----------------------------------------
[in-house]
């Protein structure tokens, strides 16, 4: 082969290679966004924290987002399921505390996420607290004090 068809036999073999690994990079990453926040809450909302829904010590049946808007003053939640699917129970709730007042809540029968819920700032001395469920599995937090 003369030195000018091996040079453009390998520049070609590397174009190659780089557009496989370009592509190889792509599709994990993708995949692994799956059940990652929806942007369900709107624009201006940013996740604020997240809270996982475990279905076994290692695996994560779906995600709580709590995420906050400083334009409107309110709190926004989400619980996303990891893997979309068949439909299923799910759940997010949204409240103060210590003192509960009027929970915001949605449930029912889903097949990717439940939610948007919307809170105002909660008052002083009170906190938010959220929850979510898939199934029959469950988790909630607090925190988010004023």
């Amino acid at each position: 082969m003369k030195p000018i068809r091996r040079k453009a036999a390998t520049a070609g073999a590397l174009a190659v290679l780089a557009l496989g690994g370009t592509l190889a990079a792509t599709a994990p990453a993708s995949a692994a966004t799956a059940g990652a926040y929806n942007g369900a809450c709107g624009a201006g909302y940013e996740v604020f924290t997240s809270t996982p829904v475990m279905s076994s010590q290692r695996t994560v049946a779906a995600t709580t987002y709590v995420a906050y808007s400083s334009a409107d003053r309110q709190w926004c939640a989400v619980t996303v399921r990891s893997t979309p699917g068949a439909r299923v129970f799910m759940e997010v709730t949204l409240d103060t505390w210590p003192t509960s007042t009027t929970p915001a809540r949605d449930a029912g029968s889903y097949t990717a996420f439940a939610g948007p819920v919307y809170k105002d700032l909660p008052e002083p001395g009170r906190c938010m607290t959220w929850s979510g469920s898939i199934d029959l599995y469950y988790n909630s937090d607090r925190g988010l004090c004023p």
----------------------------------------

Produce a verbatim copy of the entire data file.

[in-house]
């Protein structure tokens, strides 16, 4: 082969290679966004924290987002399921505390996420607290004090 068809036999073999690994990079990453926040809450909302829904010590049946808007003053939640699917129970709730007042809540029968819920700032001395469920599995937090 003369030195000018091996040079453009390998520049070609590397174009190659780089557009496989370009592509190889792509599709994990993708995949692994799956059940990652929806942007369900709107624009201006940013996740604020997240809270996982475990279905076994290692695996994560779906995600709580709590995420906050400083334009409107309110709190926004989400619980996303990891893997979309068949439909299923799910759940997010949204409240103060210590003192509960009027929970915001949605449930029912889903097949990717439940939610948007919307809170105002909660008052002083009170906190938010959220929850979510898939199934029959469950988790909630607090925190988010004023």
């Amino acid at each position: 082969m003369k030195p000018i068809r091996r040079k453009a036999a390998t520049a070609g073999a590397l174009a190659v290679l780089a557009l496989g690994g370009t592509l190889a990079a792509t599709a994990p990453a993708s995949a692994a966004t799956a059940g990652a926040y929806n942007g369900a809450c709107g624009a201006g909302y940013e996740v604020f924290t997240s809270t996982p829904v475990m279905s076994s010590q290692r695996t994560v049946a779906a995600t709580t987002y709590v995420a906050y808007s400083s334009a409107d003053r309110q709190w926004c939640a989400v619980t996303v399921r990891s893997t979309p699917g068949a439909r299923v129970f799910m759940e997010v709730t949204l409240d103060t505390w210590p003192t509960s007042t009027t929970p915001a809540r949605d449930a029912g029968s889903y097949t990717a996420f439940a939610g948007p819920v919307y809170k105002d700032l909660p008052e002083p001395g009170r906190c938010m607290t959220w929850s979510g469920s898939i199934d029959l599995y469950y988790n909630s937090d607090r925190g988010l004090c004023p």